Posts tagged with "Physical & Life Sciences"

Preventing close encounters of the orbiting kind

Apr. 26, 2011 -  
Each day, hundreds of active satellites as well as tens of thousands of pieces of "space junk" -- defunct satellites, bits of booster rockets and lost astronaut tools -- orbit Earth. This space junk became front page news two years ago, when a defunct Russian satellite and a privately owned...

Hydrocarbons in the deep earth

Apr. 14, 2011 -  
LIVERMORE, Calif. -- A new computational study published in the Proceedings of the National Academy of Sciences reveals how hydrocarbons may be formed from methane in deep Earth at extreme pressures and temperatures. The thermodynamic and kinetic properties of hydrocarbons at high pressures and...

Livermore researchers develop battery-less chemical detector

Apr. 6, 2011 -  
Unlike many conventional chemical detectors that require an external power source, Lawrence Livermore researchers have developed a nanosensor that relies on semiconductor nanowires, rather than traditional batteries. The device overcomes the power requirement of traditional sensors and is simple,...

LLNL microbial biologist inducted into Alameda County Women's Hall of Fame

Mar. 17, 2011 -  
One of the developers of a Lawrence Livermore National Laboratory device that could assist in detecting bioterrorism attacks, diagnosing diseases and checking product safety will be honored Saturday. For her achievements, LLNL molecular biologist Crystal Jaing will be inducted into the Alameda...

LLNL gamma ray spectrometer aboard spacecraft due to start orbiting around Mercury

Mar. 14, 2011 -  
When a NASA spacecraft goes into orbit around Mercury Thursday evening, a team of Lawrence Livermore National Laboratory researchers will be paying close attention. During 2002 and 2003, the LLNL scientists developed a germanium-based gamma ray spectrometer that has been winging its way aboard the...

Oldest objects in solar system indicate a turbulent beginning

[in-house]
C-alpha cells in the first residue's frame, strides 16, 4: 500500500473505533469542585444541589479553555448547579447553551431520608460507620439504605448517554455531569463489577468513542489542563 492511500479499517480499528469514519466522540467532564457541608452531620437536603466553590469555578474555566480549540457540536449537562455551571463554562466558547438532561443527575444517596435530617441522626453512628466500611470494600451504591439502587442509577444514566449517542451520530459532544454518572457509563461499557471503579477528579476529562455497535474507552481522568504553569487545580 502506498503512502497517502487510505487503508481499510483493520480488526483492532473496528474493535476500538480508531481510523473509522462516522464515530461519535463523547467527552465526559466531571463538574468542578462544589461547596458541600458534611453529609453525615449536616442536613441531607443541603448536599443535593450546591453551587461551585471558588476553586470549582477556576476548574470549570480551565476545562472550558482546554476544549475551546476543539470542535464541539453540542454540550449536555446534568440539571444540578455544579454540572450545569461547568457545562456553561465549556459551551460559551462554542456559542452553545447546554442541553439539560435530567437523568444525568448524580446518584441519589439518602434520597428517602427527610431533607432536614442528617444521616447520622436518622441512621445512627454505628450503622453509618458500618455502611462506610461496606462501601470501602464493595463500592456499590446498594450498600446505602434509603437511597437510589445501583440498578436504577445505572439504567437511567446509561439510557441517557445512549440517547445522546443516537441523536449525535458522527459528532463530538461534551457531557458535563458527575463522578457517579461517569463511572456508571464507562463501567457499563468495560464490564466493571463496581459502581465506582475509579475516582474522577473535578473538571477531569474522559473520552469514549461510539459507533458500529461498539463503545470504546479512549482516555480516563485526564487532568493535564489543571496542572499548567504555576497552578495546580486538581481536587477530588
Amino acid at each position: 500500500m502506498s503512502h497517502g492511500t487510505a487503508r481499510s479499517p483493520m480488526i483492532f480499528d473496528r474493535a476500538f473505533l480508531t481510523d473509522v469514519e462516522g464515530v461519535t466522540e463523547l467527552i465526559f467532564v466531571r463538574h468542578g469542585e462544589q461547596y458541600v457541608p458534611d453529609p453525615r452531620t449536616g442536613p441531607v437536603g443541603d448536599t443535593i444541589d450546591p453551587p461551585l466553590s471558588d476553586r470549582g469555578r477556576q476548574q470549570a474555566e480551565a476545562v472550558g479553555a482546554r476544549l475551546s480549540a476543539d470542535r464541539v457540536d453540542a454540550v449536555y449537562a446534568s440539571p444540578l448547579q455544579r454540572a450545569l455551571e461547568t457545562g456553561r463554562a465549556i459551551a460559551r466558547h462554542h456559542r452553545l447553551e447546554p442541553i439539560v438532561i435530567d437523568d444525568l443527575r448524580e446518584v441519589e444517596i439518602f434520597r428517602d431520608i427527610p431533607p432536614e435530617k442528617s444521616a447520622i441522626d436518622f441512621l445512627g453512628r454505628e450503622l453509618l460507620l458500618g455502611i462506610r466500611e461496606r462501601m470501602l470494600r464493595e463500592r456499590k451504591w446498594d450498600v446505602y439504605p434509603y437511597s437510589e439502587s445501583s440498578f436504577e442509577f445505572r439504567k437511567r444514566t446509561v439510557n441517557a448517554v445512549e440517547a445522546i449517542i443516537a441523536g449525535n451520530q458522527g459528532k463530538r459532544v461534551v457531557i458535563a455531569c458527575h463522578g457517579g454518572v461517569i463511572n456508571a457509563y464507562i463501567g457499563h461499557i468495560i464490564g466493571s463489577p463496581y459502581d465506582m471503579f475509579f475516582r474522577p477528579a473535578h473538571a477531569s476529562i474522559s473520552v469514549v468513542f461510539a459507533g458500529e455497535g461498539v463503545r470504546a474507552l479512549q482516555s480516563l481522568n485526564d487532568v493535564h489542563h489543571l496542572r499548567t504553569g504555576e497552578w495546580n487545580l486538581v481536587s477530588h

Mar. 3, 2011 -  
LIVERMORE, Calif. -- Scientists have found that calcium, aluminum-rich inclusions (CAIs), some of the oldest objects in the solar system, formed far away from our sun and then later fell back into the mid-plane of the solar system. The findings may lead to a greater understanding of how our solar...

Lab's 'Science on Saturday' lecture: It's elemental

Mar. 1, 2011 -  
WHO: Lab scientist Ken Moody and teacher Dean Reese will present " Superheavy Elements: Search for the End of the Periodic Table ." WHAT: The periodic table provides a way of presenting chemical information that makes it the fundamental tool of the chemist. Consequently, it is displayed on the...

Livermore researchers capture two awards for technology transfers to businesses

Feb. 28, 2011 -  
Researchers and technology transfer professionals from Lawrence Livermore National Laboratory will receive two awards for excellence in technology transfer by the Federal Laboratory Consortium. LLNL's two awards this year make it one of seven research laboratories to receive multiple honors, among...

Lab showcases energy research at annual gathering of American Association for Advancement of Science

Feb. 11, 2011 -  
WASHINGTON, D.C. - Lawrence Livermore National Laboratory will showcase its work in energy research when the American Association for the Advancement of Science holds its annual gathering, Feb. 17-21, at the Walter E. Washington Convention Center. This year's theme, "Science Without Borders,"...

Lab team wins poster award for virus research

Feb. 3, 2011 -  
A team of Lab researchers may be able to use rare mutations from the virus population of an animal host to distinguish between samples that previously appeared to be genetically identical. Their work, done in collaboration with a researcher from the Richmond-based California Department of Public...